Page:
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Poverty & Hunger

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In the early years of the 21st Century

Description: Description: Spain

CAUTION:  The following links and accompanying text have been culled from the web to illuminate the situation in Spain in the early years of the 21st Century.  Some of these links may lead to websites that present allegations that are unsubstantiated, misleading or even false.   No attempt has been made to validate their authenticity or to verify their content.



If you are looking for material to use in a term-paper, you are advised to scan the postings on this page and others to see which aspects of poverty are of particular interest to you.  You might be interested in exploring the relationship between distribution of labor and per-capita GDP, for example.  Perhaps your paper could focus on life expectancy or infant mortality.  Other factors of interest might be unemployment, literacy, access to basic services, etc.  On the other hand, you might choose to include some of the possible outgrowths of poverty such as Human Trafficking, Street Children, or even Prostitution.  There is a lot to the subject of Poverty.  Scan other countries as well as this one.  Draw comparisons between activity in adjacent countries and/or regions.  Meanwhile, check out some of the Term-Paper resources that are available on-line.


Check out some of the Resources for Teachers attached to this website.

*** ARCHIVES ***

The World Factbook - Spain

U.S. Central Intelligence Agency CIA

[accessed 17 November 2020]

World Factbook website has moved to --->

[accessed 10 January 2021]

ECONOMIC OVERVIEW - emerged from a severe recession during 2008-2013, posting four straight years of GDP growth above the EU average

GDP - per capita (PPP): $38,400 (2017 est.)

Labor force - by occupation:

agriculture: 4.2%

industry: 24%

services: 71.7% (2009 est.)

Unemployment rate: 17.2% (2017 est.)

Population below poverty line: 21.1% (2012 est.)

Maternal mortality rate: 4 deaths/100,000 live births (2017 est.)

Infant mortality rate: total: 3.2 deaths/1,000 live births

Life expectancy at birth: total population: 82 years

Drinking water source: improved: total: 100% of population

Physicians density: 3.87 physicians/1,000 population (2017)

Sanitation facility access: improved: total: 100% of population

Electricity access: electrification - total population: 100% (2016)

The Borgen Project - Spain

[accessed 9 March 2021]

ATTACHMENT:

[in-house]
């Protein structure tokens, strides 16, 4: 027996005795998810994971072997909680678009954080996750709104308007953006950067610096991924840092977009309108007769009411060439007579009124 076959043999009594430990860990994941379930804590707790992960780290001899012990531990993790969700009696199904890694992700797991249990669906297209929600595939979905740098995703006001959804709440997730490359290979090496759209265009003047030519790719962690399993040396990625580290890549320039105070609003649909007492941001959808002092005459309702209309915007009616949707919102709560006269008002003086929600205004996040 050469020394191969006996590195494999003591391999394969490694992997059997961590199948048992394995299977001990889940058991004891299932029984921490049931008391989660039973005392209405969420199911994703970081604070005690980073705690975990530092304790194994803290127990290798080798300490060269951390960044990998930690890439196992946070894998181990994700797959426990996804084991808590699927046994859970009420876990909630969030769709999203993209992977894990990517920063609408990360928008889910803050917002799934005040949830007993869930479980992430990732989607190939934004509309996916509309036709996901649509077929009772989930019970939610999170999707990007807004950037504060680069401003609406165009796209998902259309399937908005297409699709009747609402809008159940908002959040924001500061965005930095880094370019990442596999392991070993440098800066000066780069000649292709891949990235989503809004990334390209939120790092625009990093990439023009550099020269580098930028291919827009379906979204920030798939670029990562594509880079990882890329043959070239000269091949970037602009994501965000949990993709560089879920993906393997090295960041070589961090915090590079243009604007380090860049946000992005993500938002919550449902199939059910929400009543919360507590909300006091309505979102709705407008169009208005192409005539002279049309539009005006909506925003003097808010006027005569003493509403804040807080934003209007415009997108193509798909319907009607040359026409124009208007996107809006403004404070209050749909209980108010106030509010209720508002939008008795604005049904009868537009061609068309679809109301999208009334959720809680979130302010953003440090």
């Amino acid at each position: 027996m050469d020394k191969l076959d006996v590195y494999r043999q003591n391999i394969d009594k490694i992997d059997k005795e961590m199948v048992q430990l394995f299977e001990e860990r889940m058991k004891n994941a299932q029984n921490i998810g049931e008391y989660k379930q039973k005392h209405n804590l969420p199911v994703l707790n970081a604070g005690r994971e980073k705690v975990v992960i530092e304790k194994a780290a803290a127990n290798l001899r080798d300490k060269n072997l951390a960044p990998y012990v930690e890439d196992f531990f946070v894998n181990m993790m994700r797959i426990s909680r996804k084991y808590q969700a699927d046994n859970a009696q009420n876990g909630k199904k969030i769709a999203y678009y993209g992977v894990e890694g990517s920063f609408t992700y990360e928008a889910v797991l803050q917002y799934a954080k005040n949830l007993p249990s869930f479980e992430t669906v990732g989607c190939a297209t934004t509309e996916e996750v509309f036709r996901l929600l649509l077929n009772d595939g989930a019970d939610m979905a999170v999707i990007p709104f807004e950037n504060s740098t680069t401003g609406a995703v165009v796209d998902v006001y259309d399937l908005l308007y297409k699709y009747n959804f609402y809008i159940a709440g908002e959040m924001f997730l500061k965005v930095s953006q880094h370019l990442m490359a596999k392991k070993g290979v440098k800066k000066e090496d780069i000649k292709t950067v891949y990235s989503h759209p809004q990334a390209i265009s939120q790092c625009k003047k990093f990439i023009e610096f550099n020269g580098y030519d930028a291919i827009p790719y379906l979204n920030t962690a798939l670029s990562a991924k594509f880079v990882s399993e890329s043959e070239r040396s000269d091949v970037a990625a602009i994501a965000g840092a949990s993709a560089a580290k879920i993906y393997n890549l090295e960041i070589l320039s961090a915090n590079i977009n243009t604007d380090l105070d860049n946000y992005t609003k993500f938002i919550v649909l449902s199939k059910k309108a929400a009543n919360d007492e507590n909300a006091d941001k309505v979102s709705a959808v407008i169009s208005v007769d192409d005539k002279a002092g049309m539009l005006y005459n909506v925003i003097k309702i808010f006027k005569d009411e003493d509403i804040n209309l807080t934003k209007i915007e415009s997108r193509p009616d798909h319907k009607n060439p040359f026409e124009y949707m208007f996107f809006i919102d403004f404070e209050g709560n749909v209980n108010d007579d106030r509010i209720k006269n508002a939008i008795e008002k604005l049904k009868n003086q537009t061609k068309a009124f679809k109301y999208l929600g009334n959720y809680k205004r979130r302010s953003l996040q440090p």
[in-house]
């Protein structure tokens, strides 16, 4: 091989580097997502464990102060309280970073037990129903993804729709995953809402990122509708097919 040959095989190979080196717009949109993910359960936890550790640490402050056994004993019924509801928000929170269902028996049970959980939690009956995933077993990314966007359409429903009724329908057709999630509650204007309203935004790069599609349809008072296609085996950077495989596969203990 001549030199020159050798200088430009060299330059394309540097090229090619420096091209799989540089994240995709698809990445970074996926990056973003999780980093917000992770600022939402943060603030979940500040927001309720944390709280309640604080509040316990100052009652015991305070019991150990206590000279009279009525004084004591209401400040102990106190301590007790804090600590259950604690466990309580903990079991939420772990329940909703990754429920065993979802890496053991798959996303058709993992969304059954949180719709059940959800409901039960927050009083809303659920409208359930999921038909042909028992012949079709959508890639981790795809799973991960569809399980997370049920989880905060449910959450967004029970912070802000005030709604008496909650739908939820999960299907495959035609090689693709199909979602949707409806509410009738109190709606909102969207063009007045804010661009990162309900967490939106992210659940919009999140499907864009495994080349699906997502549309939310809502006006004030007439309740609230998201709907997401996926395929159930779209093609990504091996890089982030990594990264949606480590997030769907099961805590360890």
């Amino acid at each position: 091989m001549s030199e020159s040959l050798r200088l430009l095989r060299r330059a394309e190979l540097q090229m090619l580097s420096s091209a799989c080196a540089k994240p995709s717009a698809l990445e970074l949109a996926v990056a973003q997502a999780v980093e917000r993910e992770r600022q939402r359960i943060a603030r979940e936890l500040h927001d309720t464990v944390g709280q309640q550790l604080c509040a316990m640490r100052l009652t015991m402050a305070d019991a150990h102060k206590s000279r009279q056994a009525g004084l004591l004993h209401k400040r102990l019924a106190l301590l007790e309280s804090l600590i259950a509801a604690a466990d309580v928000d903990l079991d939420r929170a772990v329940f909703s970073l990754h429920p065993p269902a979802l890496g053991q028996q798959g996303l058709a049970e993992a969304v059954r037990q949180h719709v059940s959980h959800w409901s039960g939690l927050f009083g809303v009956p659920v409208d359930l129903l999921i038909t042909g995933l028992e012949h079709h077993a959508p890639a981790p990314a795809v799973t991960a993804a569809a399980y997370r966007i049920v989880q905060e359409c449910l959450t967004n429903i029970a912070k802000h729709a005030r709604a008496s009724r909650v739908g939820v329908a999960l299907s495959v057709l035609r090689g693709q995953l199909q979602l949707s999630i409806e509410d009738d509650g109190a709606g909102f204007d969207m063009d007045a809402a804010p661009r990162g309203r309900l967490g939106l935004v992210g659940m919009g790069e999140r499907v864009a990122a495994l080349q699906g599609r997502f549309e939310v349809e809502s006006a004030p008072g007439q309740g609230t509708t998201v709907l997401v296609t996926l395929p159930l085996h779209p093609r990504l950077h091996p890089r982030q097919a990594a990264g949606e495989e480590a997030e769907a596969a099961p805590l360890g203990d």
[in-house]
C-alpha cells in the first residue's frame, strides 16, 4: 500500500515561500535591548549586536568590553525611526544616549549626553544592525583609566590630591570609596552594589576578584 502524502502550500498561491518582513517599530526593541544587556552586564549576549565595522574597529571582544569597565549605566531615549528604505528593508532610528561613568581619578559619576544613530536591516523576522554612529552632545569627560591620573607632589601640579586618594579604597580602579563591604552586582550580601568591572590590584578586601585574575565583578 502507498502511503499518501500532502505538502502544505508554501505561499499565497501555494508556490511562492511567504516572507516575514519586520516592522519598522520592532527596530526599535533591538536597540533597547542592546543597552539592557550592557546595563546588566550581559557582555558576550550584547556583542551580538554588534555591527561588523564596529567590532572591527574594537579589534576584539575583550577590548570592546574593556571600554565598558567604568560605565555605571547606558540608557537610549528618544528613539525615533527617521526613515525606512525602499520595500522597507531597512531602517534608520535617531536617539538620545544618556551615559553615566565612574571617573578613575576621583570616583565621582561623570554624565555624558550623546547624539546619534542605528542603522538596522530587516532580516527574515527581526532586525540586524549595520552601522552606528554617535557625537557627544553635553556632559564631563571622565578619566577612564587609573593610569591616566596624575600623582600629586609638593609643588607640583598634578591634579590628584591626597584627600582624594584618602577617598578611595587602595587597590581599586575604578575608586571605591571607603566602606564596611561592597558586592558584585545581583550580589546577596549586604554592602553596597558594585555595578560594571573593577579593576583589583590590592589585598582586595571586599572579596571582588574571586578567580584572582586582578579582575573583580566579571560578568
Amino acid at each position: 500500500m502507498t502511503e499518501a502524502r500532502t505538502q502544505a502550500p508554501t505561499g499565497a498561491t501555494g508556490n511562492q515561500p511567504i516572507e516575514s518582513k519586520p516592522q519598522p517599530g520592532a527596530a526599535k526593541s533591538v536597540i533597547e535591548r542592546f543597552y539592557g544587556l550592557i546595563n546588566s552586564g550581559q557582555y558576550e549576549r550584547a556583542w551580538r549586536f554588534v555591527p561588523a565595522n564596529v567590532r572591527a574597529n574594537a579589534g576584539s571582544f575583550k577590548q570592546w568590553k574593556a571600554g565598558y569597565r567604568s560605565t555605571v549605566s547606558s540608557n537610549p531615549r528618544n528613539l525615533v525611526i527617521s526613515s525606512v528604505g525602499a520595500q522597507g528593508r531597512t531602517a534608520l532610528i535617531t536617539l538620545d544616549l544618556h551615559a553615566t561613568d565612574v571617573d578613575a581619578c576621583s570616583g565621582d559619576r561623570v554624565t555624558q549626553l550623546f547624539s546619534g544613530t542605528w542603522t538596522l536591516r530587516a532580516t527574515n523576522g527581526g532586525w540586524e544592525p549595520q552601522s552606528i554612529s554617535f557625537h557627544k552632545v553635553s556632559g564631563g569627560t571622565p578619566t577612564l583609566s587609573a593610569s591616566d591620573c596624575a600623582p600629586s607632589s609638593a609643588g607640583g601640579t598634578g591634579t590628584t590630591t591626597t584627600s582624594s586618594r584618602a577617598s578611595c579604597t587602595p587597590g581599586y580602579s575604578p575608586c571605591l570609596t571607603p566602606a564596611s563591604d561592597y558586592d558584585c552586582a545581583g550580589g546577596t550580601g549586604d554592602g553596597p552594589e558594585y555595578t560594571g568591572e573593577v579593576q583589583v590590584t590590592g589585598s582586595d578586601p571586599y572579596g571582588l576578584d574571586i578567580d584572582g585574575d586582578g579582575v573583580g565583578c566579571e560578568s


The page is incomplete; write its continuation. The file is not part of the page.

The Borgen Project works with U.S. leaders to utilize the United States’ platform behind efforts toward improving living conditions for the world’s poor.  It is an innovative, national campaign that is working to make poverty a focus of U.S. foreign policy.  It believes that leaders of the most powerful nation on earth should be doing more to address global poverty. From ending segregation to providing women with the right to vote, nearly every wrong ever righted in history was achieved through advocacy. The Borgen Project addresses the big picture, operating at the political level advancing policies and programs that improve living conditions for those living on less than $1 per day.

~ 3 Initiatives Addressing Hunger In Spain

~ Updates On SDG Goal 8 In Spain

~ Latin American Poverty In Spain: Causes & Information

~ Innovations In Poverty Eradication In Spain

~ 5 Facts About Healthcare In Spain

~ Hunger In Spain Amid Covid-19

~ How Covid-19 Affects Unemployment In Spain

~ 9 Facts About Homelessness In Spain

The World Bank in Spain

[accessed 21 April 2021]

Spain and the World Bank work with other member governments to finance projects, design policies, and deliver programs to end poverty in the developing world.

Looking back a few years …

Advameg, Inc., Encyclopedia of the Nations

[accessed 10 January 2021]

In order to offset the damage suffered by the industrial sector during the Civil War and to cope with the problems created by Spain's post-World War II isolation, the Franco regime concentrated its efforts on industrial expansion.

Unemployment fell to 18.7% in 1998 and then to 15.7% in 1999. Although still quite high, unemployment continued to fall—to 13.9% in 2000 and 10.5% in 2001—before registering an increase to 11.2% in 2002.

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